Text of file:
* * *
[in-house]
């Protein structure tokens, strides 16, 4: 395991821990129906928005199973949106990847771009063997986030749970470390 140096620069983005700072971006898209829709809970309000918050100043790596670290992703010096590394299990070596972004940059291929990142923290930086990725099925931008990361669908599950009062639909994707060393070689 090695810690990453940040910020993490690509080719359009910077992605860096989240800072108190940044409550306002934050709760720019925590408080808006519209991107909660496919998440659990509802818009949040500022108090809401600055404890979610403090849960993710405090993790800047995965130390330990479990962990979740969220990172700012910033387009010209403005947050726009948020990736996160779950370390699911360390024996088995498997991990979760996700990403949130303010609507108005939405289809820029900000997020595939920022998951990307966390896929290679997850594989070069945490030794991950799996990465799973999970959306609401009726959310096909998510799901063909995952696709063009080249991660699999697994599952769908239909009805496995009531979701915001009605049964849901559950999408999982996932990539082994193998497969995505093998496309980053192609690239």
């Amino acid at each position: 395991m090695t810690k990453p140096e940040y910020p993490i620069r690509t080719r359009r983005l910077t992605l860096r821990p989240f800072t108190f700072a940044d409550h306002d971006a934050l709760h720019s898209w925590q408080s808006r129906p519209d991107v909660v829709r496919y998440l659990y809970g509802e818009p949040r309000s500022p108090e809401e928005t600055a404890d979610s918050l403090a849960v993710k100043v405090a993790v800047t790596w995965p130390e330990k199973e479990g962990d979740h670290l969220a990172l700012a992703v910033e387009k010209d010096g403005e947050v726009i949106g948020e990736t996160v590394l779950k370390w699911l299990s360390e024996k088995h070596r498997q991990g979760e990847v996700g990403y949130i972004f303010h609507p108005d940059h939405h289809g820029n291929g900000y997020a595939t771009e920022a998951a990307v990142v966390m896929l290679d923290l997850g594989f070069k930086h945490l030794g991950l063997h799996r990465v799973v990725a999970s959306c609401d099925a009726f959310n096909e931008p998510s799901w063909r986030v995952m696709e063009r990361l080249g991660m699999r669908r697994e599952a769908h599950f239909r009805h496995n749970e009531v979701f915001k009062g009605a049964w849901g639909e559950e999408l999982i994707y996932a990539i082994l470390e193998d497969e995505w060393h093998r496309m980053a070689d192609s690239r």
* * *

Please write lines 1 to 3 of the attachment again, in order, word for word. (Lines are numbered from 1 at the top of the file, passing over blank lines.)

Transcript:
[in-house]
């Protein structure tokens, strides 16, 4: 395991821990129906928005199973949106990847771009063997986030749970470390 140096620069983005700072971006898209829709809970309000918050100043790596670290992703010096590394299990070596972004940059291929990142923290930086990725099925931008990361669908599950009062639909994707060393070689 090695810690990453940040910020993490690509080719359009910077992605860096989240800072108190940044409550306002934050709760720019925590408080808006519209991107909660496919998440659990509802818009949040500022108090809401600055404890979610403090849960993710405090993790800047995965130390330990479990962990979740969220990172700012910033387009010209403005947050726009948020990736996160779950370390699911360390024996088995498997991990979760996700990403949130303010609507108005939405289809820029900000997020595939920022998951990307966390896929290679997850594989070069945490030794991950799996990465799973999970959306609401009726959310096909998510799901063909995952696709063009080249991660699999697994599952769908239909009805496995009531979701915001009605049964849901559950999408999982996932990539082994193998497969995505093998496309980053192609690239």
């Amino acid at each position: 395991m090695t810690k990453p140096e940040y910020p993490i620069r690509t080719r359009r983005l910077t992605l860096r821990p989240f800072t108190f700072a940044d409550h306002d971006a934050l709760h720019s898209w925590q408080s808006r129906p519209d991107v909660v829709r496919y998440l659990y809970g509802e818009p949040r309000s500022p108090e809401e928005t600055a404890d979610s918050l403090a849960v993710k100043v405090a993790v800047t790596w995965p130390e330990k199973e479990g962990d979740h670290l969220a990172l700012a992703v910033e387009k010209d010096g403005e947050v726009i949106g948020e990736t996160v590394l779950k370390w699911l299990s360390e024996k088995h070596r498997q991990g979760e990847v996700g990403y949130i972004f303010h609507p108005d940059h939405h289809g820029n291929g900000y997020a595939t771009e920022a998951a990307v990142v966390m896929l290679d923290l997850g594989f070069k930086h945490l030794g991950l063997h799996r990465v799973v990725a999970s959306c609401d099925a009726f959310n096909e931008p998510s799901w063909r986030v995952m696709e063009r990361l080249g991660m699999r669908r697994e599952a769908h599950f239909r009805h496995n749970e009531v979701f915001k009062g009605a049964w849901g639909e559950e999408l999982i994707y996932a990539i082994l470390e193998d497969e995505w060393h093998r496309m980053a070689d192609s690239r």